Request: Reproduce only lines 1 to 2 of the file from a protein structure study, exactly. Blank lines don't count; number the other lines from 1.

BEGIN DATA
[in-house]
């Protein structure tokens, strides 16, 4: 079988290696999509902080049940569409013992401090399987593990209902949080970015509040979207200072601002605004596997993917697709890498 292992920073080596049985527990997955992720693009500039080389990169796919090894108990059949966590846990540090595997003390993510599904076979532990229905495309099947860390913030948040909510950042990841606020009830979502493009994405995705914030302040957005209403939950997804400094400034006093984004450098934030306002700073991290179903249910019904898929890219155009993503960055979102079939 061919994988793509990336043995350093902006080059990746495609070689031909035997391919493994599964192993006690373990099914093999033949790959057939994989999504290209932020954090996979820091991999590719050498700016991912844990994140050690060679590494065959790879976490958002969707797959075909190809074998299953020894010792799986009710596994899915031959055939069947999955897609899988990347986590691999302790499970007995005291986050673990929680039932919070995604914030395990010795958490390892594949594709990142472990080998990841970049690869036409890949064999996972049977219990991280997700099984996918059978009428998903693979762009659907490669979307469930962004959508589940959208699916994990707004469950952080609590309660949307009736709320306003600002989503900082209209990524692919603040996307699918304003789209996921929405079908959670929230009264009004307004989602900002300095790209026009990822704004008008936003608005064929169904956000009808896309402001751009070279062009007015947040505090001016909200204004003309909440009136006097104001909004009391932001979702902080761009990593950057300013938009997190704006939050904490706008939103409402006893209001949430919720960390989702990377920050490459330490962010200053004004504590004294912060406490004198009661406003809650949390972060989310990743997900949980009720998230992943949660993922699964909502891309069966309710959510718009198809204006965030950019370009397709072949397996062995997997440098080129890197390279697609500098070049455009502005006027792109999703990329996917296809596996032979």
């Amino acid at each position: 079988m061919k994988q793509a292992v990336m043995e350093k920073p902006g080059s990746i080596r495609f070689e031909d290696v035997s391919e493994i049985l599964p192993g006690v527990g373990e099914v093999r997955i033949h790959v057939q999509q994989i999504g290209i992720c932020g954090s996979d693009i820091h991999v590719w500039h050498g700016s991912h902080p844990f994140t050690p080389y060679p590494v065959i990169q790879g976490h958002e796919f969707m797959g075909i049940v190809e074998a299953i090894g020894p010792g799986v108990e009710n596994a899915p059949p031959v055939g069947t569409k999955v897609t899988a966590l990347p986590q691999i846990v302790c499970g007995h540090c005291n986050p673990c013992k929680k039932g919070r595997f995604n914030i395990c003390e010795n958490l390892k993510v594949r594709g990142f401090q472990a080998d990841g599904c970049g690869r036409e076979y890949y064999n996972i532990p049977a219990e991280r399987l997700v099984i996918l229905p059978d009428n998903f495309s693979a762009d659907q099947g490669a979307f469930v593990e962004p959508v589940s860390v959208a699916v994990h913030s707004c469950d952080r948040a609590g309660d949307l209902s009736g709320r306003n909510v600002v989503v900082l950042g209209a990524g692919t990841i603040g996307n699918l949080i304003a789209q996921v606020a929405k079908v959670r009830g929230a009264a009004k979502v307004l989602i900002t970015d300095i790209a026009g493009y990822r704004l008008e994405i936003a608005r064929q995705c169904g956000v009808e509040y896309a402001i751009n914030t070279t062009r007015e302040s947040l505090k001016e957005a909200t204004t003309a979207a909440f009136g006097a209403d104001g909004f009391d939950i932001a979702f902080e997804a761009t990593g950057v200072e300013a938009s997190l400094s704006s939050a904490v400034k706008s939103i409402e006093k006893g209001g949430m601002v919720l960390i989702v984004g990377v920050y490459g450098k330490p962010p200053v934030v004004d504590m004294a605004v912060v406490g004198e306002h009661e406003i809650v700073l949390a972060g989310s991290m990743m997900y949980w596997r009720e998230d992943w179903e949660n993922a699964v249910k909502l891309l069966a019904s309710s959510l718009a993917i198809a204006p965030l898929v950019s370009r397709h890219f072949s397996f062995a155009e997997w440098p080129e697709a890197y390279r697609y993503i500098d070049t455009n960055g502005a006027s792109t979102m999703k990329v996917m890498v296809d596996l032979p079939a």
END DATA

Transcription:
[in-house]
């Protein structure tokens, strides 16, 4: 079988290696999509902080049940569409013992401090399987593990209902949080970015509040979207200072601002605004596997993917697709890498 292992920073080596049985527990997955992720693009500039080389990169796919090894108990059949966590846990540090595997003390993510599904076979532990229905495309099947860390913030948040909510950042990841606020009830979502493009994405995705914030302040957005209403939950997804400094400034006093984004450098934030306002700073991290179903249910019904898929890219155009993503960055979102079939 061919994988793509990336043995350093902006080059990746495609070689031909035997391919493994599964192993006690373990099914093999033949790959057939994989999504290209932020954090996979820091991999590719050498700016991912844990994140050690060679590494065959790879976490958002969707797959075909190809074998299953020894010792799986009710596994899915031959055939069947999955897609899988990347986590691999302790499970007995005291986050673990929680039932919070995604914030395990010795958490390892594949594709990142472990080998990841970049690869036409890949064999996972049977219990991280997700099984996918059978009428998903693979762009659907490669979307469930962004959508589940959208699916994990707004469950952080609590309660949307009736709320306003600002989503900082209209990524692919603040996307699918304003789209996921929405079908959670929230009264009004307004989602900002300095790209026009990822704004008008936003608005064929169904956000009808896309402001751009070279062009007015947040505090001016909200204004003309909440009136006097104001909004009391932001979702902080761009990593950057300013938009997190704006939050904490706008939103409402006893209001949430919720960390989702990377920050490459330490962010200053004004504590004294912060406490004198009661406003809650949390972060989310990743997900949980009720998230992943949660993922699964909502891309069966309710959510718009198809204006965030950019370009397709072949397996062995997997440098080129890197390279697609500098070049455009502005006027792109999703990329996917296809596996032979």